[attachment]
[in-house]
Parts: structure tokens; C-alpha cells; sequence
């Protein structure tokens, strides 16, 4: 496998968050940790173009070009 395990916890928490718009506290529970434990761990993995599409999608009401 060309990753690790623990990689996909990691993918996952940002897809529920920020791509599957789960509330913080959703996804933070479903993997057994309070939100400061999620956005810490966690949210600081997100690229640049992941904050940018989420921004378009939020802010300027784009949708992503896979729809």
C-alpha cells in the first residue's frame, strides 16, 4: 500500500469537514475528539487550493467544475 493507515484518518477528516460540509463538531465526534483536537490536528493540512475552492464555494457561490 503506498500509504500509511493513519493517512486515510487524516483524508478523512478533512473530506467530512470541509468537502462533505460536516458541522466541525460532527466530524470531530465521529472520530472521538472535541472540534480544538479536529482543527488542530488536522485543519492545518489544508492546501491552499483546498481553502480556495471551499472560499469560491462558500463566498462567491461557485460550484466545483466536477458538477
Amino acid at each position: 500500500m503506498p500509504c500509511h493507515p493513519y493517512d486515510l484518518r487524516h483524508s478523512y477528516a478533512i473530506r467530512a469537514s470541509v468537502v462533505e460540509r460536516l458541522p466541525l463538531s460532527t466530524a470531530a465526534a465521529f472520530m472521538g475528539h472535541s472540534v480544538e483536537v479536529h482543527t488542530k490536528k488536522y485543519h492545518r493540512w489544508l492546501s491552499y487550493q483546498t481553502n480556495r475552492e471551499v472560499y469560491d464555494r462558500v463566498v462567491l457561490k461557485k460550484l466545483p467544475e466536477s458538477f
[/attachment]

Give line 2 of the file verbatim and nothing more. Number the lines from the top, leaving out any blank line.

Parts: structure tokens; C-alpha cells; sequence